Yet wireless technologies do pose limitations. Some wireless technologies can be easily blocked by mountains or forests and may not work well in some parts of the country, the FCC notes. And while wireless is often well suited for Internet access, it is not a great match for certain applications such as video services, says Teresa Mastrangelo, principal analyst at the Windsor Oaks Group, a market research and consulting firm specializing in telecommunications. "The bandwidth and the quality of the service can't be guaranteed," she says.
Mastrangelo says the agencies are giving applicants higher scores for technologies with faster speeds, but they also want services that can be installed relatively quickly. A good guide for the future, she says, is to look at the past loans the Rural Utilities Service has issued to service providers to build broadband networks. About 37% of those loans have gone to providers who run fiber optic cables directly to homes, 23% has gone to wireless services, another 22% to so-called digital subscriber line (DSL) technology, 17% to services running over cable networks, and 1% to broadband services that run over electric lines. Yet other analysts say that wireless has a much better chance in areas that aren't served by any type of broadband service because wireless technologies can be installed much more quickly. "My gut feeling is that there will be more wireless than anticipated," says Vince Vittore, principal analyst for broadband at research and consulting firm Yankee Group. Vittore doesn't include satellite services in that prediction because he says the cost of satellite equipment and service is currently too high for rural markets.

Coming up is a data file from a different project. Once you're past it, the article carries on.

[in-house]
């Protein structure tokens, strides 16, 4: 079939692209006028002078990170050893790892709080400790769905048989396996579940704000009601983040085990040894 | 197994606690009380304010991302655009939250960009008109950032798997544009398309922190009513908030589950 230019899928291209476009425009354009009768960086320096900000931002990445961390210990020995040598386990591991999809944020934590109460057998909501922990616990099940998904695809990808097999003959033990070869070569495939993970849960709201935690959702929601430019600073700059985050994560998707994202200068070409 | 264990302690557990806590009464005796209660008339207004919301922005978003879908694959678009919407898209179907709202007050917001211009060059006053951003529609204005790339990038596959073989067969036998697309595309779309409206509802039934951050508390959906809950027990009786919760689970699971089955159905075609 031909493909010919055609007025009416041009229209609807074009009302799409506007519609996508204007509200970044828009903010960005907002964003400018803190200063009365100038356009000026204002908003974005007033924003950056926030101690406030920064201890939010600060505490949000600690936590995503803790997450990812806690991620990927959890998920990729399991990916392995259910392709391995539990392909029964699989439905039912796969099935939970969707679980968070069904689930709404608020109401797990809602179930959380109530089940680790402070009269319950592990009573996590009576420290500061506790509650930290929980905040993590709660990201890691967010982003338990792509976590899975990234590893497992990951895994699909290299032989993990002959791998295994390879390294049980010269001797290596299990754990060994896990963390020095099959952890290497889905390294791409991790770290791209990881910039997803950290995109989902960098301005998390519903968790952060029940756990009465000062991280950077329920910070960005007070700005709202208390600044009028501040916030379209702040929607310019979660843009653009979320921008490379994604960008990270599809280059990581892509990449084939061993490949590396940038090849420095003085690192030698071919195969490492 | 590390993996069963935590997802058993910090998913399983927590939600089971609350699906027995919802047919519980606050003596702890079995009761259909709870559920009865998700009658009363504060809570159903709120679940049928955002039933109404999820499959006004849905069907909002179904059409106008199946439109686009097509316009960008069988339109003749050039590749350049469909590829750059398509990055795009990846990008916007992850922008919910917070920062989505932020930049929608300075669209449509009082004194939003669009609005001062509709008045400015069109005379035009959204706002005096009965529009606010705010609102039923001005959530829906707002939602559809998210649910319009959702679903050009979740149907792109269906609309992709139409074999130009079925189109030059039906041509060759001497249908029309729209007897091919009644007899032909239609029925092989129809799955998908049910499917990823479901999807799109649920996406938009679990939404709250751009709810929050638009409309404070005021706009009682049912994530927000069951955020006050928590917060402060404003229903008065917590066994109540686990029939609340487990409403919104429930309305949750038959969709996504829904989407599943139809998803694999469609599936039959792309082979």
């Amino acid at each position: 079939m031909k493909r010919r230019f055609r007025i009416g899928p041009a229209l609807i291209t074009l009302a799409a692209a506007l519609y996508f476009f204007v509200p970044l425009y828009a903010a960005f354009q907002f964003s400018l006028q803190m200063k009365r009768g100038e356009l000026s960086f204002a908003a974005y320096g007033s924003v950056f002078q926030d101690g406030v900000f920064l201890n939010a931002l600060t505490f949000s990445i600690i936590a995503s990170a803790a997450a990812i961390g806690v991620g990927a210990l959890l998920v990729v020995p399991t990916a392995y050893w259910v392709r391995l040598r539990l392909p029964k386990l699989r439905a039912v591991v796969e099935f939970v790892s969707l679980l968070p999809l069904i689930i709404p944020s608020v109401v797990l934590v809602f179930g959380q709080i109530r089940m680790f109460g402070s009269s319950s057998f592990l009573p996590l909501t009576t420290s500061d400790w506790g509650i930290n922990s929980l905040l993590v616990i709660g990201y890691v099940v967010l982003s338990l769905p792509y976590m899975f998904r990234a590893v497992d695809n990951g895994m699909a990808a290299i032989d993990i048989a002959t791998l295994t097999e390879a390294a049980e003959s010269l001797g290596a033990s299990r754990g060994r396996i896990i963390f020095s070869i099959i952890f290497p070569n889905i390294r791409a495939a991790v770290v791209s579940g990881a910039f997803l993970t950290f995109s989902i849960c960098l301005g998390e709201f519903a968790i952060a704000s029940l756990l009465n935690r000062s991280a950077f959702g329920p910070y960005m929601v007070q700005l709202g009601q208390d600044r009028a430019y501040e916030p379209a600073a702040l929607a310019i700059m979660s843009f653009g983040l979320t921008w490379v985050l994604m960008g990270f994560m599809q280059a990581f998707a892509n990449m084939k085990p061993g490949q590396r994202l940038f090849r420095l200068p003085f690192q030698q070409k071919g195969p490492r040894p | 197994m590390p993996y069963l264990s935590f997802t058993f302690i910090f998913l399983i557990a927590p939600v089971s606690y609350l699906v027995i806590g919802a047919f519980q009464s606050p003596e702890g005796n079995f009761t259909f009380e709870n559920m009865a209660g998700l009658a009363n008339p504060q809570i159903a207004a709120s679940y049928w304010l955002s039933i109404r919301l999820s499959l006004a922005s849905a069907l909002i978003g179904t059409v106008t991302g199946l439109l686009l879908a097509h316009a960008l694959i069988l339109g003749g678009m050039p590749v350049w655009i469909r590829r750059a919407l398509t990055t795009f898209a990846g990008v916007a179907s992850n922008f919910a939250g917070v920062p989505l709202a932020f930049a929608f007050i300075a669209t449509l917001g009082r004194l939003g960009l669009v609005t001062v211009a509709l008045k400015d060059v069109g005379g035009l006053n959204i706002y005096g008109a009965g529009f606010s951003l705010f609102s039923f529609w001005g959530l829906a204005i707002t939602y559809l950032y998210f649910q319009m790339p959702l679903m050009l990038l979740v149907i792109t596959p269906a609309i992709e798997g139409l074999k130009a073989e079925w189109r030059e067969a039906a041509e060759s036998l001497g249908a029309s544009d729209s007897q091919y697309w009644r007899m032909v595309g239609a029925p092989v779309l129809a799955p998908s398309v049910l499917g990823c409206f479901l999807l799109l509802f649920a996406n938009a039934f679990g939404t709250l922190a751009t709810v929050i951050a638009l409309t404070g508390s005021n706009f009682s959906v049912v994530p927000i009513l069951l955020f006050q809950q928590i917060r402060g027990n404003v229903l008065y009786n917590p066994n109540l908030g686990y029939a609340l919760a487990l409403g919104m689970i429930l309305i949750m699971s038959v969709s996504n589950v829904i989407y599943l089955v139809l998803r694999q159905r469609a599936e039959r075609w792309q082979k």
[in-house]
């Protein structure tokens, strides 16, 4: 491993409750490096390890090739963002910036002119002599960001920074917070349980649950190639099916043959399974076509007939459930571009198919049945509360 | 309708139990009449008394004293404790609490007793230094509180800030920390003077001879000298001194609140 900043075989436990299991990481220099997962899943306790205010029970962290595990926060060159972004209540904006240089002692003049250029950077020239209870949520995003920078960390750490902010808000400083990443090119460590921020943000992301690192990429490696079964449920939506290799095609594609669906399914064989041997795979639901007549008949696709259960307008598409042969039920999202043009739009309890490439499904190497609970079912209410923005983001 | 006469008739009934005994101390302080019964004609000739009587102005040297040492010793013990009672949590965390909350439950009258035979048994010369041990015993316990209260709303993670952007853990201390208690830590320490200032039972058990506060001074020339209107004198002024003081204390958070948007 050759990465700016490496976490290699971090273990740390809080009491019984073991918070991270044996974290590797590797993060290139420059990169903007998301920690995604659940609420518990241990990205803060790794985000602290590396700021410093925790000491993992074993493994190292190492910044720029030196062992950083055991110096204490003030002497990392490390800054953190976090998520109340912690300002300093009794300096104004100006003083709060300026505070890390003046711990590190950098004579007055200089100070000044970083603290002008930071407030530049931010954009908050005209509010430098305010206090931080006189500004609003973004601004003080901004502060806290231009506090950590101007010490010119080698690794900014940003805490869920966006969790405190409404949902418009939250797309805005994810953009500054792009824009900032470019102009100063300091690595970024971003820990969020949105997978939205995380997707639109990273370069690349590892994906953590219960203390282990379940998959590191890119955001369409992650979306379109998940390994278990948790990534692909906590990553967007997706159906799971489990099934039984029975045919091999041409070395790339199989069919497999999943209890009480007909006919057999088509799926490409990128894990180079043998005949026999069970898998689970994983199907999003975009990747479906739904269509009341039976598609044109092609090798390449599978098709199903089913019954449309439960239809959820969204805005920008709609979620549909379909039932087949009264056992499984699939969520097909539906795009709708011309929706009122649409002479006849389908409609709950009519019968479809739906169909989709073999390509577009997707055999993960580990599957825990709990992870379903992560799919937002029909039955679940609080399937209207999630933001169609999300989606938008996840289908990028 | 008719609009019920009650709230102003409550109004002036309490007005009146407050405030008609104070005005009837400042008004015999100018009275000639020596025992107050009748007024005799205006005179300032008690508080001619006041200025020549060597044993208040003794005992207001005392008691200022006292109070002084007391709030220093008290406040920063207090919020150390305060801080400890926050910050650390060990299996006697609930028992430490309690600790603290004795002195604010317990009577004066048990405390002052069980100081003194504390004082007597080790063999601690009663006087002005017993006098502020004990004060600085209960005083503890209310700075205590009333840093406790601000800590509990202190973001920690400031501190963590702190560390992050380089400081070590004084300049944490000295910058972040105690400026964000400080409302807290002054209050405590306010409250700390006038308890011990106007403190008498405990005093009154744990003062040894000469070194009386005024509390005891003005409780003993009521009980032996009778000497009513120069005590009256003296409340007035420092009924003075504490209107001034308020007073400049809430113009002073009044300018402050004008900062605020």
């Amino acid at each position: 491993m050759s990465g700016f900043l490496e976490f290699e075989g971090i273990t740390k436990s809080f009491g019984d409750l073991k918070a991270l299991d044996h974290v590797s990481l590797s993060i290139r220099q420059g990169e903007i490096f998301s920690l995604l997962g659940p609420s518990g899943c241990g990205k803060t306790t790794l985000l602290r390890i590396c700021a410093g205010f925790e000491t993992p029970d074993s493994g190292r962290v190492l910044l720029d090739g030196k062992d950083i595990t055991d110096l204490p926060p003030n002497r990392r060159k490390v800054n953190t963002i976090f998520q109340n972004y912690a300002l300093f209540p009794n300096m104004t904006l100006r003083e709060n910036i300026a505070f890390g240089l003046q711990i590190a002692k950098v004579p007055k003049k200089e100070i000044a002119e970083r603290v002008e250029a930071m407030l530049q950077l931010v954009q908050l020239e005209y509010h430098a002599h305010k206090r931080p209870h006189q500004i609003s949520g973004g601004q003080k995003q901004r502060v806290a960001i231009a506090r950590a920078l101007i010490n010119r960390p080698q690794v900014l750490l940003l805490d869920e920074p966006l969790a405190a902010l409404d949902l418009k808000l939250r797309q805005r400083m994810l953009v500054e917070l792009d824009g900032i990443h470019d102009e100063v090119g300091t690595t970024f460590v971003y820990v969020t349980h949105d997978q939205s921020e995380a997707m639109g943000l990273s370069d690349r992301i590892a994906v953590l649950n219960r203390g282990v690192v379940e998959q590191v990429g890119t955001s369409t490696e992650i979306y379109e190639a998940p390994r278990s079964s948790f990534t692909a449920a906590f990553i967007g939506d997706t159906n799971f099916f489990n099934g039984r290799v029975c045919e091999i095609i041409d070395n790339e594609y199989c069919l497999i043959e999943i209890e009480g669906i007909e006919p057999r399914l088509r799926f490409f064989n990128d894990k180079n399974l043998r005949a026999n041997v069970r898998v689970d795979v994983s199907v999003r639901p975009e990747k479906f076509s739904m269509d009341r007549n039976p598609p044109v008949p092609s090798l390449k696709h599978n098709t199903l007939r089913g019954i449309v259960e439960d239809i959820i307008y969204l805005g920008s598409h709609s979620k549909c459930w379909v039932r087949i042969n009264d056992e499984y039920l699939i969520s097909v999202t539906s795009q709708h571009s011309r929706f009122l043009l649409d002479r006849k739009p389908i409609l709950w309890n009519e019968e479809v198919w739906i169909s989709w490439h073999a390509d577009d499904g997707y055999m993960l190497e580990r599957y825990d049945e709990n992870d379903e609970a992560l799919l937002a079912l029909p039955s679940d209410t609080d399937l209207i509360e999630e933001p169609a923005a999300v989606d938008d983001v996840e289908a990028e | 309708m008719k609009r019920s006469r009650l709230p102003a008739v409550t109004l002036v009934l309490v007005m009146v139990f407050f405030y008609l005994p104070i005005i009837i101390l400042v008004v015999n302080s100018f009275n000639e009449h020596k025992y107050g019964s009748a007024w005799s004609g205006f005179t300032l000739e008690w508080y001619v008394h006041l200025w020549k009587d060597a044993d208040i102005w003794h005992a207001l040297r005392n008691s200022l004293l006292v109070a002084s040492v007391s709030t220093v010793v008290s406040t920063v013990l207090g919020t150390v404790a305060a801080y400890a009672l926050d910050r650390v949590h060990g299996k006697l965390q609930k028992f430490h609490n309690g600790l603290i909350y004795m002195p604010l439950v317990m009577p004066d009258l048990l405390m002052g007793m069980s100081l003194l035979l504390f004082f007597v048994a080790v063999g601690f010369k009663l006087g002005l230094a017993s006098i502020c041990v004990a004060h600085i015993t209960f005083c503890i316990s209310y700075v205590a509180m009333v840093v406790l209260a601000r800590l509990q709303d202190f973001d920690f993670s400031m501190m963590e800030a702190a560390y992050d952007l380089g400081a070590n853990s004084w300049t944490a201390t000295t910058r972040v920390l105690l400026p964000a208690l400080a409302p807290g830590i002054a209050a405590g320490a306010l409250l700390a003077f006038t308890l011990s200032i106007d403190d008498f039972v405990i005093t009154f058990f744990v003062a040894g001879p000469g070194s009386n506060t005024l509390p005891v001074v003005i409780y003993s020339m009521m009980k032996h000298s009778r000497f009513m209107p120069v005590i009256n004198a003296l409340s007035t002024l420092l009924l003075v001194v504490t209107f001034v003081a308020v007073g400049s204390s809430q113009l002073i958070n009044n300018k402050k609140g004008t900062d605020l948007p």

The Fiber Network Option
With speeds up to 100 Mbps, running fiber directly to homes is one of the fastest ways to deliver broadband service. The speed can easily be increased by changing the equipment attached to the network, which means it's unlikely to be made obsolete in the near future. Still, fiber networks are one of the most expensive options since installation is labor-intensive with construction crews often ripping up roads. To serve many rural residents in Vermont, for example, a 2007 report by the Vermont Public Service Dept. estimated it would cost about $4,000 per subscriber. Between 2004 and 2010, Verizon (VZ) plans to spend about $23 billion to build its broadband fiber network. This service is mainly deployed in non-rural areas, and consumers can get 15 Mbps download speeds for $49.99 per month and up to 50 Mbps for $144.95 per month.
Hill Country Telephone Cooperative in Texas says it costs about $9,250 per subscriber to serve 95% of its customer base with broadband Internet service using digital subscriber line technology. Subscribers can get up to 512 kbps for a monthly fee of $39.95 and up to 3 Mbps for $69.95. Hill Country is one of about 580 small and rural telephone cooperatives that are part of the National Telecommunications Cooperative Assn. Those members say the time has come to take a hard look at the costs of providing high-speed Internet access to rural America, says Tom Wacker, vice-president of government affairs at the association. "For years we've heard policymakers talk about the need for ubiquitous broadband deployment, but until now not a lot of attention was paid to the cost of it."
Want to be part of our newsroom? Pitch a story to BusinessWeek writers and editors at www.businessweek.com/blogs/whatsyourstoryidea/